The e-Way bill, which currently gives only details of the value of goods being transported, may be packed with more data — for instance, on the vehicle’s fitness, insurance paid and pollution under control certification.
Based on a suggestion from an inter-ministerial task force, the GST Council has asked the GSTN to work on this proposal in the belief that this will eliminate all check posts and any “undue harassment” by regional transport authorities, and facilitate smooth movement of commercial vehicles.
The new system is expected to be in place within next six months. Since it requires the involvement of Regional Transport Authorities (RTO), the task force report was circulated to all the States on July 17 and discussed by the GST Council at its July 21 meeting.
According to officials, however, some RTOs are yet to be fully computerised whereas the proposed system requires everyone to be online. At the core of the proposal is the integration of the e-Way bill system with VAHAN (the national vehicle registry, which collates information from road transport authorities for access by citizens and regulators) and SARATHI (the data base of driving licences).
For this, the task force has suggested that there be real-time updates of data by RTOs in both the applications.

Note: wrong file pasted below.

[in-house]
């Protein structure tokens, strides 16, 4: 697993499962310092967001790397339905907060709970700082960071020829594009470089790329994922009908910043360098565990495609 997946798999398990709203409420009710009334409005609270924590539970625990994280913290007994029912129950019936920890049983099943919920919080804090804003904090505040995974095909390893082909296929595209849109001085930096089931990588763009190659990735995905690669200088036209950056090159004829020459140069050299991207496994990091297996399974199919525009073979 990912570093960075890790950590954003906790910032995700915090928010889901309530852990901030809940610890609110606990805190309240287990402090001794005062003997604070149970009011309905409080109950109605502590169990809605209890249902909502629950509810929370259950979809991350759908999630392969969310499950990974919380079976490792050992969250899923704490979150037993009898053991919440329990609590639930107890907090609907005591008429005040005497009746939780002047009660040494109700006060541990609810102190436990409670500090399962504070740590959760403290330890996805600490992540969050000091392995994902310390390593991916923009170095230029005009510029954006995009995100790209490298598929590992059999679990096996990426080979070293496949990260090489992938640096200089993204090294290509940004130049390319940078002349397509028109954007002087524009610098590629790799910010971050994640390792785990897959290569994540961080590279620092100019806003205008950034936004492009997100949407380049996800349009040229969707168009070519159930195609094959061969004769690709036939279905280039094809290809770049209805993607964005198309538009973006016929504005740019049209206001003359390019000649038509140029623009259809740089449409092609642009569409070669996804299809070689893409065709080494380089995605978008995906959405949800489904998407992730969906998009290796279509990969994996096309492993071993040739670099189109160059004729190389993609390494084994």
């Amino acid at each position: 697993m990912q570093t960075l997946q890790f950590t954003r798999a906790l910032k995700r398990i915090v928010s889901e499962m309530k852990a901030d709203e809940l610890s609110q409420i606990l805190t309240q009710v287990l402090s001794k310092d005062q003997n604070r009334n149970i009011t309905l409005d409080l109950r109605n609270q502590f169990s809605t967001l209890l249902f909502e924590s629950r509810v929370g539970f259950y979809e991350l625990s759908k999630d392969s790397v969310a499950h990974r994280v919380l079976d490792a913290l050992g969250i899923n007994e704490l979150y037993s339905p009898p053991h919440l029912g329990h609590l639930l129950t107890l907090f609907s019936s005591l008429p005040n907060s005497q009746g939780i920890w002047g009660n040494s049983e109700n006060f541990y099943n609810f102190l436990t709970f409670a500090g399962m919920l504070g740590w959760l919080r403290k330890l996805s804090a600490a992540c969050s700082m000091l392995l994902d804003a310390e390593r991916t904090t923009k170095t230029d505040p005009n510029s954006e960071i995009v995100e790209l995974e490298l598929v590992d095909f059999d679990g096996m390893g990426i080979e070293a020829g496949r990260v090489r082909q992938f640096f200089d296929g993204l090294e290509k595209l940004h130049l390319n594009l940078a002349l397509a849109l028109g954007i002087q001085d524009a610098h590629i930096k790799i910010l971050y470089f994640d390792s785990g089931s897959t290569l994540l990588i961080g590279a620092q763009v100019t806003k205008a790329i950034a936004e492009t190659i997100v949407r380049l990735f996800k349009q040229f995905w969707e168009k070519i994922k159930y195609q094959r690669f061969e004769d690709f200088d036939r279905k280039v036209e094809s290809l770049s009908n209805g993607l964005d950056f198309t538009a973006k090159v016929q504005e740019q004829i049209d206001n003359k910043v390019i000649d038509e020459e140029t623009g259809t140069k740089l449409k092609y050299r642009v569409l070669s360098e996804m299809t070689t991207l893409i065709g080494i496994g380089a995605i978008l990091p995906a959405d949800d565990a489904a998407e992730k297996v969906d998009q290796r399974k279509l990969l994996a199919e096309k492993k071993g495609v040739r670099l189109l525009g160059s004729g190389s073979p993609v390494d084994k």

The fields in the VAHAN and SARATHI databases can further be expanded to capture details of pollution checks, national permit, and so on.
Once the e-Way bill database is integrated with the VAHAN database, whenever the transporter fills up the registration details in Part B of FORM GST EWB-01, information on the vehicle fitness, third party insurance, PUC and national permit, drawn from the VAHAN database, can be auto populated in the e-Way bill.
The task force also recommended that to facilitate checking of vehicles, the information captured from e-Way bill, VAHAN, SARATHI, and National Crime Record Bureau databases should be shared with relevant agencies on a ‘need-to-know’ basis.
It also believed that with the abolition of State VAT and entry tax, there is no need for a permit system. “State permits and national permits can be abolished.
The loss of permit fees can be compensated by enhancing the fees or registration or at periodical fitness certificates,” it said.
The task force said that keeping check-posts for checking the fitness of the vehicle, PUC, payment of road tax and so on should be done away with. “Vehicles may be mandated to get fitness certificates from the transport office,” it said. With the introduction of a uniform e-Way bill, a multi-sector approach will smoothen the transport of goods, it added.